Innovative Onsite Wastewater Treatment Systems for Nitrogen Removal: A Recirculating Gravel Filter with a Preanoxic Zone and a Recirculating Gravel Filter with a Postanoxic Woodchip Bed
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Nitrate released from septic system effluents can percolate through the soil, potentially contaminating ground water and exacerbating surface water eutrophication. Alternatives to conventional septic-drainfield systems can remove nitrogen from this waste-stream, thereby protecting water quality. This study compares the nitrogen removal efficiency of two onsite treatment systems designed to maximize nitrogen removal via sequential nitrification-denitrification. The key requirements for denitrification (including oxic conditions for nitrification and anoxic conditions for denitrification and bioavailable carbon), were provided in both systems, however several key design features differed. The first system was a vegetated recirculating gravel filter (Vegetated RGF) and was designed as a single step system, incorporating nitrification and denitrification conditions in tandem and utilizing the septic tank effluent as the carbon source. The second system separated the nitrification and denitrification steps, using an RGF for nitrification and a vegetated woodchip bed for denitrification. Both systems were fed residential wastewater influent for one year. The two-stage Woodchip bed system provided far greater nitrogen and fecal coliform removal than the single-stage system, however, the two stage system was highly sensitive to temperature and removed less nitrogen during cold months. The Vegetated RGF average effluent total nitrogen (TN) was 15.1 ± 1.9 mg/L, which equates to an average of 69% TN removal. The Woodchip bed system produced an average effluent of 1.7 ± 1.0 and 6.4 ± 4.2 mg-TN/L, during warm and cold months, respectively, resulting in an average TN removal of 92%. BOD, TSS and TP removal were similar in both systems. The Woodchip bed system exhibited exemplary nitrogen and fecal coliform removal and therefore has the potential to vastly improve residential wastewater treatment.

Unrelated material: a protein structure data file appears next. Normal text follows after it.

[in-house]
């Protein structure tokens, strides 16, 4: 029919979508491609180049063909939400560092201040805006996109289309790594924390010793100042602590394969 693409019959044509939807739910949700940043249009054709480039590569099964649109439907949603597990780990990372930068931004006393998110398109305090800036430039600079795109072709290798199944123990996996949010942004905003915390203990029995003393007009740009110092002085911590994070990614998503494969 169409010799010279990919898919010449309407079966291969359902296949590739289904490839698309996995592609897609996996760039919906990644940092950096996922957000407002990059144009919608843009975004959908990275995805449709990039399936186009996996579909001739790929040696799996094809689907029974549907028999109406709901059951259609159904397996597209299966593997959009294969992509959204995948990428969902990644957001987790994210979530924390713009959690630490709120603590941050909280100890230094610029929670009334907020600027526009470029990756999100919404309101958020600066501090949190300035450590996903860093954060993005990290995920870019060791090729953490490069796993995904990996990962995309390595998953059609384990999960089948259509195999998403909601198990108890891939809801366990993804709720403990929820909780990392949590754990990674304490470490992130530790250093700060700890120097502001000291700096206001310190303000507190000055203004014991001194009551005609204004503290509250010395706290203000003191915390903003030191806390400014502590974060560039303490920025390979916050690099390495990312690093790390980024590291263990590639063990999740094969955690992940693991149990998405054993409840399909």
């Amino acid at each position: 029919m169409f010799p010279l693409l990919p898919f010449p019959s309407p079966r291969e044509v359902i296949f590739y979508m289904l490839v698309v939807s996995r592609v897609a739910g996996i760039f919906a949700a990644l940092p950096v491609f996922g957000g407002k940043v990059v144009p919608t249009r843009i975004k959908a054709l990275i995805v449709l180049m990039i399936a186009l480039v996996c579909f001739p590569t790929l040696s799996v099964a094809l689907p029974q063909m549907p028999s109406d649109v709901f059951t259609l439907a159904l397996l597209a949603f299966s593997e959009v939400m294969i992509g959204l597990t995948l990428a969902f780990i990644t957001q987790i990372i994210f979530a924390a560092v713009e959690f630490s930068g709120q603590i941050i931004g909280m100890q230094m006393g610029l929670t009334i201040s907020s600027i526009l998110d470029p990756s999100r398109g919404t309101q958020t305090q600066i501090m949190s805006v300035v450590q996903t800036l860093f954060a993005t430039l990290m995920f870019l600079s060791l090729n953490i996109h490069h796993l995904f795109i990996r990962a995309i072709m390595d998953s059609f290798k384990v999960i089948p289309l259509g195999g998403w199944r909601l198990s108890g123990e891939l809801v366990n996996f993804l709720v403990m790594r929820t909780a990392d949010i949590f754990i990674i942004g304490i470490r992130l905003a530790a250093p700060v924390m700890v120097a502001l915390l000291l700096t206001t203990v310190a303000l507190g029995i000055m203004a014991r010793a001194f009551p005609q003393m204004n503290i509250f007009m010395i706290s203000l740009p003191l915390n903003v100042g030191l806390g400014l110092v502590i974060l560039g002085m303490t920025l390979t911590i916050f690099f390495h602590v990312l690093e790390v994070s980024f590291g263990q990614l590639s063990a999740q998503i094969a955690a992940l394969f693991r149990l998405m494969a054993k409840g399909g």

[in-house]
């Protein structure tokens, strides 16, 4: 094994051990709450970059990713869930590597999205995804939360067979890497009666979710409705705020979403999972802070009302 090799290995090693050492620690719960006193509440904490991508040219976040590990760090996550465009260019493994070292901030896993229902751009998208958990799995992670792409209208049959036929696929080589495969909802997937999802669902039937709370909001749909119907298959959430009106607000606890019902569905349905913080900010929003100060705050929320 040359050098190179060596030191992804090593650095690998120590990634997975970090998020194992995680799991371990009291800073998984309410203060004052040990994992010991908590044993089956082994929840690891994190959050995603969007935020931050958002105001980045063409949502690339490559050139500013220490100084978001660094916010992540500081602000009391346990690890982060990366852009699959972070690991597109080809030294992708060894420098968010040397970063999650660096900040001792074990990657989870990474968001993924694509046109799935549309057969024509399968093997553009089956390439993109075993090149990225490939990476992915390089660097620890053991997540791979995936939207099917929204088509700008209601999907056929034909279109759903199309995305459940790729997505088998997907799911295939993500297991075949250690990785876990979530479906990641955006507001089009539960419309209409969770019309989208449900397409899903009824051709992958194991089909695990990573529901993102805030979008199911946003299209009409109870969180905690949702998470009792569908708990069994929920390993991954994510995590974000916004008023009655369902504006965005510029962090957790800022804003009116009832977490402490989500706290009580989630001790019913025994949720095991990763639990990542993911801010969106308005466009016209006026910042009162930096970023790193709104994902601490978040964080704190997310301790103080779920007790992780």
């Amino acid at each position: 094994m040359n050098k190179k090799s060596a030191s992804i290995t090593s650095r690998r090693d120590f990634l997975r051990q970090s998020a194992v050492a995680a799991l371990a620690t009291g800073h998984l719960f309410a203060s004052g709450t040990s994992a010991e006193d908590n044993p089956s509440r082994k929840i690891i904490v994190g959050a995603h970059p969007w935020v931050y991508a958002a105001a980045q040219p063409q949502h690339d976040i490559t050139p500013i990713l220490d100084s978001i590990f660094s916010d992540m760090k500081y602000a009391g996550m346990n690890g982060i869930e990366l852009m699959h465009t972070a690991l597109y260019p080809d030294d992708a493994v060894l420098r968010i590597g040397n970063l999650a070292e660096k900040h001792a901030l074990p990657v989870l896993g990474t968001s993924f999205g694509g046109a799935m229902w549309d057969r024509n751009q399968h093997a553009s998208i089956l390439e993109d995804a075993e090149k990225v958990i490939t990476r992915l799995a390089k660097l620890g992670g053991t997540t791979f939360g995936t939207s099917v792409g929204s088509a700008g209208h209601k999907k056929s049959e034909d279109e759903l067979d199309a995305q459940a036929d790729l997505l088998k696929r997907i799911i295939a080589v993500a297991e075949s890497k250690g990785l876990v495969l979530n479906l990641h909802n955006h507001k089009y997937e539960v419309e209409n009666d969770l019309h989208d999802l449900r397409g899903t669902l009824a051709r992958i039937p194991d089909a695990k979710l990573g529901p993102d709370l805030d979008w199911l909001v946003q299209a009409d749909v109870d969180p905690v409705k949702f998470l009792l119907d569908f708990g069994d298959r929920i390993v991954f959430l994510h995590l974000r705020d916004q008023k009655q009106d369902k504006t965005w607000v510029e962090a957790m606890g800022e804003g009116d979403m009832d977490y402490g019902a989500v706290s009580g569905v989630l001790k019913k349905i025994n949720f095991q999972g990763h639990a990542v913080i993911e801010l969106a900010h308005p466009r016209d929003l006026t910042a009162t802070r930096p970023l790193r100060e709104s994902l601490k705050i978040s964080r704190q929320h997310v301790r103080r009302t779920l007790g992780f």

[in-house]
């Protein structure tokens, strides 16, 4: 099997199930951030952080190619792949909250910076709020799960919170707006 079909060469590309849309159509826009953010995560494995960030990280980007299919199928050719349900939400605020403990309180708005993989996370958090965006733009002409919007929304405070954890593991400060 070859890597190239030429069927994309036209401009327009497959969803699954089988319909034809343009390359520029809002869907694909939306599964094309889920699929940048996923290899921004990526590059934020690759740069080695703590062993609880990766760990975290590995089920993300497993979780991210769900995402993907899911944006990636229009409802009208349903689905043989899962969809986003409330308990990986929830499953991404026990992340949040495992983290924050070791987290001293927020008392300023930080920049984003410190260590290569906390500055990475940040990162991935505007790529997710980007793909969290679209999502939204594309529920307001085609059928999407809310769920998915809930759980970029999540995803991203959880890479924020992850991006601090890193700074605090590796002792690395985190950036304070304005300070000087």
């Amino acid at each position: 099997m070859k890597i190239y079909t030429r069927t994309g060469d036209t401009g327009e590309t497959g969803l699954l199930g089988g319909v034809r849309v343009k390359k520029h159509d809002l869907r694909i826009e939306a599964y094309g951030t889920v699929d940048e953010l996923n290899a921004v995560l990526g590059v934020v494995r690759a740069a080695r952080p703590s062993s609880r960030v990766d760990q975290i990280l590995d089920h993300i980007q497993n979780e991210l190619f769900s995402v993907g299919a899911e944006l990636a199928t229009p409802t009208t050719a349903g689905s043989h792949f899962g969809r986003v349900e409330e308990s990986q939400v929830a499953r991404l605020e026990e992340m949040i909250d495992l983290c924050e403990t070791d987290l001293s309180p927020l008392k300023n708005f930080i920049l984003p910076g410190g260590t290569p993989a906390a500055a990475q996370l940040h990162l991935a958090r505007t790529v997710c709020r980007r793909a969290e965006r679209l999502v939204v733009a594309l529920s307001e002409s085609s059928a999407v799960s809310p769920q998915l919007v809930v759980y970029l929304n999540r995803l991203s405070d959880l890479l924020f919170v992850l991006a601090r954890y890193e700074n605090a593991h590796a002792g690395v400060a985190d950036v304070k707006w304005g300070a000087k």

- Civil engineering